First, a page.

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Meet Holly, the South Downs National Park’s Forestry Apprentice

Meet Holly, the South Downs National Park’s Forestry Apprentice

February 2, 2024

We’re celebrating National Apprenticeship week (5-11 February) this year by getting to know Holly Whitehouse, one of our forestry apprentices:

Can you tell us more about your apprentice role at the National Park?

I am a forestry crafts person apprentice. This involves working with the South Downs National Park, attending college at Plumpton (near Lewes in East Sussex) and also working closely with Powell Forestry.

At Powells I work with their management teams, hand cutters and machine operators, learning about the operations of the UK forestry industry.

This involves, woodland establishment and maintenance, invasive species, pest and disease management, building woodland infrastructure and felling. I also work with the South Downs ranger teams where tasks are orientated around conservation, public access, wildlife monitoring and volunteer engagement.

With both placements I have experienced a huge range of different tasks day to day.

Why did you choose an apprenticeship at the South Downs National Park?

I was considering doing an apprenticeship when I saw the South Downs advert out of the blue.  I hadn’t really thought about a career in forestry before, but reading the required qualities and interests needed, I thought “I could do that, why not?”

It included all the things I had small bits of experience in and enjoy doing, but all rolled into one. In addition the apprenticeship offered great qualifications and experience opportunities, as well as being in the South Downs, an area I’ve lived in and around for many years.  I wanted to learn more about the landscape around me.

 What do you think are the benefits of apprenticeships?

An apprenticeship is one of the few options available to me as someone who has already passed through the university system and couldn’t afford to retrain, but wanted a career change.

It meant I could learn and still have an income and although going back to the school environment was daunting at first, it really works to reinforce the practical knowledge learnt on the job and vice versa.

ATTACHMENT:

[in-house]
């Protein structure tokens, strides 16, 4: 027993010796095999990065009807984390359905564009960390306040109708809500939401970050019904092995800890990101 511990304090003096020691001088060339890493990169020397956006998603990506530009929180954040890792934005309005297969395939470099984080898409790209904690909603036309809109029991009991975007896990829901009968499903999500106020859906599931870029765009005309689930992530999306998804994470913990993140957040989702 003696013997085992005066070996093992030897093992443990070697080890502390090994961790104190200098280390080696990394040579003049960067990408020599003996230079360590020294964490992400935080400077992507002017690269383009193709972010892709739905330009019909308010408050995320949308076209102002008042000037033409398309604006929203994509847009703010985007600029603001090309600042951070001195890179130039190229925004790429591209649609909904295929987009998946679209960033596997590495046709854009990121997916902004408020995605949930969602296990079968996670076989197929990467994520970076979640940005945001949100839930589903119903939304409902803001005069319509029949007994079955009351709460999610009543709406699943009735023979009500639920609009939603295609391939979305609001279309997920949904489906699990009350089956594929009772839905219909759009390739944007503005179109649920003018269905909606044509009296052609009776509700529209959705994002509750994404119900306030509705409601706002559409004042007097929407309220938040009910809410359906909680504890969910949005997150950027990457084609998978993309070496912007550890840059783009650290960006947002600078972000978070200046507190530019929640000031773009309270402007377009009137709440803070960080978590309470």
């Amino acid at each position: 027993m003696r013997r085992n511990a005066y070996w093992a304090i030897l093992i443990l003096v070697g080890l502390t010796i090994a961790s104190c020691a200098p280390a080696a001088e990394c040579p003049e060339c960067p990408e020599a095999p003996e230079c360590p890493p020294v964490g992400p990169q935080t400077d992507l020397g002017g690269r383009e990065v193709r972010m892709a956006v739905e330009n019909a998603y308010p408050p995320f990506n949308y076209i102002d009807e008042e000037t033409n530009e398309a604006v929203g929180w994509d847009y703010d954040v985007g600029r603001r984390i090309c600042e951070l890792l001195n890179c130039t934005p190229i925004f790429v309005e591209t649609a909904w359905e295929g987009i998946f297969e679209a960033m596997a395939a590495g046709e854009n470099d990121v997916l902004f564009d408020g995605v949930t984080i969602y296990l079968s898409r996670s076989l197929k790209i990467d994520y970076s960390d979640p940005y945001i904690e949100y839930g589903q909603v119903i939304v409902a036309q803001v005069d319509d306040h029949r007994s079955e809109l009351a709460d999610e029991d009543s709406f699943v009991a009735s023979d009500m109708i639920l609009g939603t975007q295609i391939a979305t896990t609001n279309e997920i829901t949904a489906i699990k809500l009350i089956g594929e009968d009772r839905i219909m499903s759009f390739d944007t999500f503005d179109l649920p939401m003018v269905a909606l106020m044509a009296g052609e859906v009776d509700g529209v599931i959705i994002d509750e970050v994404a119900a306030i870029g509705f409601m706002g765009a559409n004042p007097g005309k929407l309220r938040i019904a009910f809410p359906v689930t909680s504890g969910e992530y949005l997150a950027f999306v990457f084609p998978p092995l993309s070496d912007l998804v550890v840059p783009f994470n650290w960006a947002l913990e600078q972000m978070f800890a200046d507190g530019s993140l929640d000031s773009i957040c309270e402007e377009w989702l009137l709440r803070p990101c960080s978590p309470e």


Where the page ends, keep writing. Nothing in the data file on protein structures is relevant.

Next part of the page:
An apprenticeship is a great learning platform where you’re surrounded by a variety of very knowledgeable and passionate people, who in turn can be (and have been) incredibly supportive and encouraging.

What’s been the highlight of your time in the National Park as an apprentice?

There have been many great moments, and even on seemingly the worst days, working in pouring rain, being soaked to the bone on the side of a hill can still be laughed about later (tough lesson no.12 ALWAYS bring spare dry clothes!).

Driving a harvester and the college tractor and forestry trailer were brilliant, they are such incredible bits of machinery.

Working outside in the most beautiful and idyllic countryside and woodland,  entirely off the beaten track and where I would never normally have access to.

I’m also really proud of getting my 35 year old brain to engage back with college academia as well as passing my CS32 medium fell ticket.

What are your future aspirations for your apprenticeship?

To keep learning, keep being challenged, to keep gaining qualifications and experience.

What else would you like to mention?

To whoever’s thinking about an apprenticeship, just do it.

Take the time to apply. It doesn’t matter if you don’t know everything, just have enthusiasm, willingness and the drive to want to try and learn something new.